‘I am making movies in a jiffy because I want to work with everyone.’
IMAGE: Ayushmann Khurrana in Bala.
Amar Kaushik is probably preparing for yet another success party as his latest film Bala climbs closer to the Rs 100 crore mark.
The horror comedy Stree did that for him and now, Ayushmann Khurrana’s hair woes are making him a lot of money!
“I just wanted to tell a story and then I felt I could include a message in it,” he tells KhabriBaba.com Contributor Moumita Bhattacharjee.
Did you expect Bala to become a hit?
The way we approached and made the story, we felt people would like it.
But until the time you shoot and edit, you aren’t sure if what you thought has actually materialised on the big screen.
When we saw the edit of Bala, we realised we had made a good film.
The audience today likes all kinds of stories.
They don’t care about genres. For them, it is important that they should like the movie.
IMAGE: Director Amar Kaushik. Photograph: Kind courtesy Amar Kaushik/Instagram
Do you think Bala will make it to the Rs 100 crore club?
Trade analysts are saying it.
Box office is important obviously, but it is also important that people should like my story.
Yami Gautam’s character really stood out. Did you always know she had a comedy streak in her?
The first time I met her, she laughed at some joke and her laughter was amazing.
I felt she would be perfect for the role of Pari.
We spoke about the character and she understood it perfectly.
We made her account on Tik Tok, asked her to check out the content.
The character stood out because she performed it well and also because we had never seen such a character before.
We have often labelled such characters as a woman with negative characteristics, but my point was that she isn’t negative because she isn’t wrong.
She knows she looks good and she wants be in that world.
If you think properly, we are the ones who have labelled them.
IMAGE: Yami Gautam in Bala.
Bhumi Pednekar’s look became a topic of controversy. Did you anticipate such a backlash?
I knew that when the trailer will be out, people will talk about it.
But I also knew that when they watch the movie, they would not think about it anymore.
It might not have bothered you either.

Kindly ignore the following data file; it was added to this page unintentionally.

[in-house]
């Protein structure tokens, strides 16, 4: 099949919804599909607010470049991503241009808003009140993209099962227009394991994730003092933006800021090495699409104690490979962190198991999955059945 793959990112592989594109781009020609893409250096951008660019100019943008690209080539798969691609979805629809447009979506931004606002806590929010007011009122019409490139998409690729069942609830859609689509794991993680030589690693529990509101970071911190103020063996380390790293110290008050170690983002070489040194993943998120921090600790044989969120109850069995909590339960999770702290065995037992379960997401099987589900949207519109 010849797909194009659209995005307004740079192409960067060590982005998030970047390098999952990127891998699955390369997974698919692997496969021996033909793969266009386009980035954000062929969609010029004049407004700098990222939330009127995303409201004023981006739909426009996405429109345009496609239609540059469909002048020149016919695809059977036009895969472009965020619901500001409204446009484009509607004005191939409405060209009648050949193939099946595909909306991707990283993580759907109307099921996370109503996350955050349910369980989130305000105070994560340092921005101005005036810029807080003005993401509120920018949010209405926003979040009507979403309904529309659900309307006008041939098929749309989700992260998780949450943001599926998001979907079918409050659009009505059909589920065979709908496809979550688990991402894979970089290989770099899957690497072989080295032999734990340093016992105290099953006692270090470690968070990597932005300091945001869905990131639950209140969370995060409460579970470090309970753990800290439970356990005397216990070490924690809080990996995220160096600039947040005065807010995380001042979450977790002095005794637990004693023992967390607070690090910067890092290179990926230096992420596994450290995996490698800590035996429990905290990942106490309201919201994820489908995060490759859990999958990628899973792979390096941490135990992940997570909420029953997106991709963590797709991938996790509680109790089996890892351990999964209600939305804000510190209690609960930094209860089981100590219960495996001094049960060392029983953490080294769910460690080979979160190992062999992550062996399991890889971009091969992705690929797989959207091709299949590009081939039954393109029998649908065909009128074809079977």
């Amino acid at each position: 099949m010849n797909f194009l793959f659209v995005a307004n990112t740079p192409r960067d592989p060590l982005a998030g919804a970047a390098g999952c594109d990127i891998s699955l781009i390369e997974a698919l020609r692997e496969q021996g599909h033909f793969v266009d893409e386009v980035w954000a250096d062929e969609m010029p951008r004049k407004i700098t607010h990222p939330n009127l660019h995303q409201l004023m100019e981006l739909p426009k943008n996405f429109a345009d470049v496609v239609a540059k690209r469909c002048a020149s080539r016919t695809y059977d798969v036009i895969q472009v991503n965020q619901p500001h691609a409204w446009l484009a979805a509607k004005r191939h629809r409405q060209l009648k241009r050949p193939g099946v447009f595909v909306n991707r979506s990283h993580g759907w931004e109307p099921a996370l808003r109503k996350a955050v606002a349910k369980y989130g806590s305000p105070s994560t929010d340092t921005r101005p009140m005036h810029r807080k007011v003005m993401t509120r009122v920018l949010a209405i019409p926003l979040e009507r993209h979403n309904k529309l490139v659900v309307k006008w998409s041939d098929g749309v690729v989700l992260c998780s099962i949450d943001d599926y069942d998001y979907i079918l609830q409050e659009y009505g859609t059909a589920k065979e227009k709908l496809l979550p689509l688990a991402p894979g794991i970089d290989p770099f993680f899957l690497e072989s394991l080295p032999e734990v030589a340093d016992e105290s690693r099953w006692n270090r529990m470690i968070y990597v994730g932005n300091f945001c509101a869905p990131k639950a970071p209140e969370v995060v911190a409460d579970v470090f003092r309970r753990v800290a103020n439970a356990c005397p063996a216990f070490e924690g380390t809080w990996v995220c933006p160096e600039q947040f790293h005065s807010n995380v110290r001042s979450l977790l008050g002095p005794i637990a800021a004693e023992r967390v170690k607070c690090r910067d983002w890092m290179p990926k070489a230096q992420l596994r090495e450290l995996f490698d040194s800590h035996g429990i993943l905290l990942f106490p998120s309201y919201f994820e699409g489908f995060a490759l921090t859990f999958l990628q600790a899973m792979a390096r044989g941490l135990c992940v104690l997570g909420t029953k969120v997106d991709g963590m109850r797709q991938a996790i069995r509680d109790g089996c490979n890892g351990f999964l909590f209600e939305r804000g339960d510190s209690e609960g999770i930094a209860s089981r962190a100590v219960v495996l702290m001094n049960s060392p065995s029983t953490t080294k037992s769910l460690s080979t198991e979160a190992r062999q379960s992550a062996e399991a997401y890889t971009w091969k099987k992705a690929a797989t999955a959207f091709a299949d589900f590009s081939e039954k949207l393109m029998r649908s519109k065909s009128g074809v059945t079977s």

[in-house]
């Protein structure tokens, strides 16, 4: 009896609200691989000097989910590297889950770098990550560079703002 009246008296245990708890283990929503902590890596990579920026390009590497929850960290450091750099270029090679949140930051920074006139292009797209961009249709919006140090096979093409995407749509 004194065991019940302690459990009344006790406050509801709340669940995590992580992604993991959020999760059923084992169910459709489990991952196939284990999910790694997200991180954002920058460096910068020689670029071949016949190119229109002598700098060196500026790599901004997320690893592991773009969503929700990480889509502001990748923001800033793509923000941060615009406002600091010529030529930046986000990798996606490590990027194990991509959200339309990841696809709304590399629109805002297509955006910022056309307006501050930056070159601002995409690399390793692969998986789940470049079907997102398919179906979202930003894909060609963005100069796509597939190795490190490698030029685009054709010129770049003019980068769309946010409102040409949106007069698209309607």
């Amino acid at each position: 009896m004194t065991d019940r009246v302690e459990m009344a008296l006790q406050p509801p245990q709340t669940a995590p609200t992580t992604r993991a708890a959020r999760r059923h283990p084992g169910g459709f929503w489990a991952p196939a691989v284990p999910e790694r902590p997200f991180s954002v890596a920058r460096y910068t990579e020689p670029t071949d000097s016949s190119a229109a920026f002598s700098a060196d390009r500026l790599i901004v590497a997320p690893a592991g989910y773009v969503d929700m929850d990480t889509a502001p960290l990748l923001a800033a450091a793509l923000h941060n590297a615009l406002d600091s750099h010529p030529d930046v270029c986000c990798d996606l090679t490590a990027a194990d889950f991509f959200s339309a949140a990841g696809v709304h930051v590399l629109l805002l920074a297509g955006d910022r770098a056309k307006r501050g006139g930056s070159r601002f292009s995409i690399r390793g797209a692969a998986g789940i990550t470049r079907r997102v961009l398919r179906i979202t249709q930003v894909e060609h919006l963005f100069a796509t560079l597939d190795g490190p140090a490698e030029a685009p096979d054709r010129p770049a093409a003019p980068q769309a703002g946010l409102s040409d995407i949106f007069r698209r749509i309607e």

Well, it did. I wondered why you didn’t go for a dusky actress.
When you cast an actor, you keep in mind a lot of parameters — looks, performances, whether or not I can see Latika in her…
On that list, Bhumi was on top.
The way she got a hang of the character and read it, I couldn’t think of anyone else for the role.
Actors need to experiment with their roles or their colour or weight. Otherwise, they will always look the same.
If that happens, there will be categories where a bunch of actors can do only one kind of roles.
And if that becomes the case, I wouldn’t have selected Yami for Pari’s role.
We thought let’s try out this role on her because she hadn’t done something like this ever.
As for the backlash, had I cast a dusky actress, they would have still complained that we remembered them only because the character demanded it.
IMAGE: Bhumi Pednekar in Bala.
You have worked with both Ayushmann Khurrana and Rajkummar Rao. How different are they?
Both are amazing actors.
They read the characters very well and are very honest to it.
Also, they are very aware about the world around them.
There are more similarities than differences. If we talk about the latter, Raj loves to have fun on the sets. Ayushmann does too, but he keeps it limited.
IMAGE: Shraddha Kapoor with Aparshakti Khurana, Rajkummar Rao and Abhishek Banerjee in Stree.
Which was your toughest scene in the film?
There are quite a few.
One was when Bala removes his wig in front of the audience. It was an important scene because for the first time, he had felt a change in his perspective.
The scene was crucial because if we didn’t pull it off, the whole film will go flat.
For the director and actor, it was imperative that we understand the whole Badalna kyon hai concept.
It should be hair-raising for some if not for everyone in the theatres.
So when Ayushmann cries during that scene, he was crying for real.
And all that had to come out in a scene which did not have many dialogues.
Do you see yourself in a big budget set-up in the future?
I want to make a war film or a period drama some day.
I feel there is a responsibility attached to every film.
For all the films that I have made, I never thought I would be imparting a social message.
I just wanted to tell a story and then I felt I could include a message in it.
I tell myself not to look for a social message.
If the story is worth it, do it.
If you get a message around it, it’s even better.
The day I realise I can make a period drama, I will definitely want to work on it.
I am making movies in a jiffy because I want to work with everyone.